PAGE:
“RECOGNIZE the importance and value of Traditional Ecological Knowledge in informing management decisions and ACKNOWLEDGE the need for the range states to develop a common understanding of what constitutes Traditional Ecological Knowledge and how it should be used in polar bear management decisions. “

2013 Ministerial Declaration of Representatives of the Parties

This Plan provides for the active participation of indigenous peoples in polar bear conservation. Indigenous peoples are represented by various ethnic groups in the circumpolar region. For many indigenous peoples living in Canada, Greenland, Chukotka (Russia), and Alaska (U.S.) the polar bear is a significant source of food and clothing and also contributes to the social, cultural, and in some instances, economic well-being of the communities. The Range States recognize the subsistence needs of Arctic indigenous peoples and understand that polar bear conservation will be best achieved by engaging such communities in management decision-making processes. In addition, in Canada, the implementation of Land Claims Agreements with some Aboriginal groups over the past 30 years has resulted in co-management arrangements that involve governments and Wildlife Management Boards working together. Similarly in the United States, cooperative agreements may be entered into between the federal government and Alaska Native organizations to conserve polar bears and provide co-management subsistence use by Alaska Natives.

Participation of Indigenous Peoples

The majority of polar bear research and management around the circumpolar Arctic is based upon scientific results. Indeed, the Range States formally recognize the IUCN/SSC PBSG as their scientific advisory body and rely upon this group for scientific information and advice. However, as previously stated, the Range States also recognize that the polar bear is important to Arctic local people and that their engagement in management and conservation is essential.

Indigenous peoples observe polar bears year round: while out on the land engaging in hunting activities, while traveling, and in their home communities. Their historic and current knowledge can contribute to effective polar bear management and provide insight into animal behavior, population and denning distribution and ecology. In addition, the participation of indigenous peoples in scientific research and monitoring activities can be beneficial. The knowledge of experienced indigenous hunters can contribute to the collective body of knowledge of the health, reproductive rates, sur­vival rates and diet of polar bears. Traditional Ecological Knowledge (TEK) acquisition can contribute to scientific hypotheses and aid in the interpretation of scientific research and the establishment of research priorities.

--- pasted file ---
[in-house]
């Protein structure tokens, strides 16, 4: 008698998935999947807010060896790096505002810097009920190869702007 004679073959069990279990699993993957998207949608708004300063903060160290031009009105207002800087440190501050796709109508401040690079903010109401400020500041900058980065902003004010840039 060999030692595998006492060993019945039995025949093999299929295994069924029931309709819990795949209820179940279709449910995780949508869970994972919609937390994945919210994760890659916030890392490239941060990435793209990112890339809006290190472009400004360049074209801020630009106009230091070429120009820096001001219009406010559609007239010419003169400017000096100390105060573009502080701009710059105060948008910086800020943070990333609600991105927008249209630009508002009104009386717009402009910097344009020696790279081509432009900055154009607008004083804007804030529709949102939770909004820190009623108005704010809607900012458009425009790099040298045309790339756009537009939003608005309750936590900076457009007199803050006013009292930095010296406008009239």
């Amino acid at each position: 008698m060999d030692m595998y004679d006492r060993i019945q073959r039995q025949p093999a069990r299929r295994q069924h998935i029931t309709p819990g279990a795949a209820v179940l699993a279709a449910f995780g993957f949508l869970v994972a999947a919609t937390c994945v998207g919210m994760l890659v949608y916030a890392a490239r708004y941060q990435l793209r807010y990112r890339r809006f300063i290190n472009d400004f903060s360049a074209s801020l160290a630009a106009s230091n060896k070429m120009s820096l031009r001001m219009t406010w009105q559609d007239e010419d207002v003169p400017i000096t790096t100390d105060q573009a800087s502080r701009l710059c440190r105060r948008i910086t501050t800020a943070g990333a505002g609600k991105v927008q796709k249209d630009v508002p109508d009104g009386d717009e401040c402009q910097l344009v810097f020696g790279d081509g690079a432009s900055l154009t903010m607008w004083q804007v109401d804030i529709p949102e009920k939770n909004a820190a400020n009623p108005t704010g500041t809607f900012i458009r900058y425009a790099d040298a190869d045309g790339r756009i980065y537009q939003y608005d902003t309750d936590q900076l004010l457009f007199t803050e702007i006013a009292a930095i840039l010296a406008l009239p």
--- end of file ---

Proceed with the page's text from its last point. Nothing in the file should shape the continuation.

Definition of Traditional Ecological Knowledge (TEK)

The Range States definition of Traditional Ecological Knowledge (TEK) was created to be inclusive, public, and harmonized with other official definitions. The definition is intended to provide the Range States TEK working group members and other stakeholders involved in the implementation of the Circumpolar Action Plan for Polar Bears (CAP) guidance when considering TEK as part of polar bear research and management initiatives. It was established with the knowledge that other definitions were consulted and analyzed before this one was chosen and is offered in a spirit of respect which has been inspired by the definition of TEK from the Arctic Council. It is not intended to override or replace guidance offered by Indigenous peoples and the Range States acknowledge that other expressions such as Indigenous Knowledge (IK) and Traditional Knowledge (TK) are preferred in some contexts.